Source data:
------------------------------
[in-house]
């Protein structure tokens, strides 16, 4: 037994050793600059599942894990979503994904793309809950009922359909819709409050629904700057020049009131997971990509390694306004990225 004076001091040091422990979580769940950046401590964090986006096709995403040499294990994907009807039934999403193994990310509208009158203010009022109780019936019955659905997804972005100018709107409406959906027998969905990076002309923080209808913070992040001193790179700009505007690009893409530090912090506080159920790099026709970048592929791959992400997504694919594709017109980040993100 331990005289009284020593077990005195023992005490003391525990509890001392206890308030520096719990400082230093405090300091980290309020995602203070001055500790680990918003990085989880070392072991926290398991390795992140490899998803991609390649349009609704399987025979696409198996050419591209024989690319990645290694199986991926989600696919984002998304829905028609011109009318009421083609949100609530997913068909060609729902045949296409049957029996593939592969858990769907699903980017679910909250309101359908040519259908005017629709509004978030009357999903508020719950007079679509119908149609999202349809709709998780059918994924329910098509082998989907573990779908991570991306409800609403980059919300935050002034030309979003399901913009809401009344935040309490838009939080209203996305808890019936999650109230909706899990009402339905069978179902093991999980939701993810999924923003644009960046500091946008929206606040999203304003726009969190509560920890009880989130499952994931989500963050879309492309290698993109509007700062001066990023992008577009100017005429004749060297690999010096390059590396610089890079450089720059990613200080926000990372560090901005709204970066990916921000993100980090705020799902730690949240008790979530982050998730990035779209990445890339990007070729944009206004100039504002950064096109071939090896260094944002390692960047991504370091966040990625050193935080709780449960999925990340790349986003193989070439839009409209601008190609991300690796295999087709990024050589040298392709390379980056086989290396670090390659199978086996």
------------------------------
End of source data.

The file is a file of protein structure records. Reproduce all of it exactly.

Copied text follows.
[in-house]
């Protein structure tokens, strides 16, 4: 037994050793600059599942894990979503994904793309809950009922359909819709409050629904700057020049009131997971990509390694306004990225 004076001091040091422990979580769940950046401590964090986006096709995403040499294990994907009807039934999403193994990310509208009158203010009022109780019936019955659905997804972005100018709107409406959906027998969905990076002309923080209808913070992040001193790179700009505007690009893409530090912090506080159920790099026709970048592929791959992400997504694919594709017109980040993100 331990005289009284020593077990005195023992005490003391525990509890001392206890308030520096719990400082230093405090300091980290309020995602203070001055500790680990918003990085989880070392072991926290398991390795992140490899998803991609390649349009609704399987025979696409198996050419591209024989690319990645290694199986991926989600696919984002998304829905028609011109009318009421083609949100609530997913068909060609729902045949296409049957029996593939592969858990769907699903980017679910909250309101359908040519259908005017629709509004978030009357999903508020719950007079679509119908149609999202349809709709998780059918994924329910098509082998989907573990779908991570991306409800609403980059919300935050002034030309979003399901913009809401009344935040309490838009939080209203996305808890019936999650109230909706899990009402339905069978179902093991999980939701993810999924923003644009960046500091946008929206606040999203304003726009969190509560920890009880989130499952994931989500963050879309492309290698993109509007700062001066990023992008577009100017005429004749060297690999010096390059590396610089890079450089720059990613200080926000990372560090901005709204970066990916921000993100980090705020799902730690949240008790979530982050998730990035779209990445890339990007070729944009206004100039504002950064096109071939090896260094944002390692960047991504370091966040990625050193935080709780449960999925990340790349986003193989070439839009409209601008190609991300690796295999087709990024050589040298392709390379980056086989290396670090390659199978086996």